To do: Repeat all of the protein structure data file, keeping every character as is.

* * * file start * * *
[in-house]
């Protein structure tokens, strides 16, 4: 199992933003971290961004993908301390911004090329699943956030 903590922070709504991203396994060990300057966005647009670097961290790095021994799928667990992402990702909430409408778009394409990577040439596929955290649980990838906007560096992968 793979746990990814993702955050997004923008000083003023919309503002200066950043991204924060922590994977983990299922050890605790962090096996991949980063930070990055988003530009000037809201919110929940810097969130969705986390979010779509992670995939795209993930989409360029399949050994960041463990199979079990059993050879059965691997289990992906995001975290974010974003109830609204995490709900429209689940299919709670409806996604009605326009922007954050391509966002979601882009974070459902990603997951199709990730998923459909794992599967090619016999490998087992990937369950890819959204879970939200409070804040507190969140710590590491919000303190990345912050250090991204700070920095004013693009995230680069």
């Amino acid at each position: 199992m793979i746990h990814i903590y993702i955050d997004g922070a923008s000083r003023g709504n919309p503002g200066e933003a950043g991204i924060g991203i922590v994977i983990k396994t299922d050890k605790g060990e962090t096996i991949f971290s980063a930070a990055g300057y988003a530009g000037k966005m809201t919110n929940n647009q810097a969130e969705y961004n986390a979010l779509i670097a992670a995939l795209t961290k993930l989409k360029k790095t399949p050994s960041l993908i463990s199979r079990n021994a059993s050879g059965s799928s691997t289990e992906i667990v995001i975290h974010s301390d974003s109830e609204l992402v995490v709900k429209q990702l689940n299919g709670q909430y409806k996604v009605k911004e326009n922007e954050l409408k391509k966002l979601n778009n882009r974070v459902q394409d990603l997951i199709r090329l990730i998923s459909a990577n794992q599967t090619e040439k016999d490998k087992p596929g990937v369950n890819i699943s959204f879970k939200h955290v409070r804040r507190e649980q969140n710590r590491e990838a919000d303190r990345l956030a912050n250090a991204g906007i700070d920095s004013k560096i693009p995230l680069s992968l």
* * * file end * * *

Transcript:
[in-house]
């Protein structure tokens, strides 16, 4: 199992933003971290961004993908301390911004090329699943956030 903590922070709504991203396994060990300057966005647009670097961290790095021994799928667990992402990702909430409408778009394409990577040439596929955290649980990838906007560096992968 793979746990990814993702955050997004923008000083003023919309503002200066950043991204924060922590994977983990299922050890605790962090096996991949980063930070990055988003530009000037809201919110929940810097969130969705986390979010779509992670995939795209993930989409360029399949050994960041463990199979079990059993050879059965691997289990992906995001975290974010974003109830609204995490709900429209689940299919709670409806996604009605326009922007954050391509966002979601882009974070459902990603997951199709990730998923459909794992599967090619016999490998087992990937369950890819959204879970939200409070804040507190969140710590590491919000303190990345912050250090991204700070920095004013693009995230680069």
């Amino acid at each position: 199992m793979i746990h990814i903590y993702i955050d997004g922070a923008s000083r003023g709504n919309p503002g200066e933003a950043g991204i924060g991203i922590v994977i983990k396994t299922d050890k605790g060990e962090t096996i991949f971290s980063a930070a990055g300057y988003a530009g000037k966005m809201t919110n929940n647009q810097a969130e969705y961004n986390a979010l779509i670097a992670a995939l795209t961290k993930l989409k360029k790095t399949p050994s960041l993908i463990s199979r079990n021994a059993s050879g059965s799928s691997t289990e992906i667990v995001i975290h974010s301390d974003s109830e609204l992402v995490v709900k429209q990702l689940n299919g709670q909430y409806k996604v009605k911004e326009n922007e954050l409408k391509k966002l979601n778009n882009r974070v459902q394409d990603l997951i199709r090329l990730i998923s459909a990577n794992q599967t090619e040439k016999d490998k087992p596929g990937v369950n890819i699943s959204f879970k939200h955290v409070r804040r507190e649980q969140n710590r590491e990838a919000d303190r990345l956030a912050n250090a991204g906007i700070d920095s004013k560096i693009p995230l680069s992968l």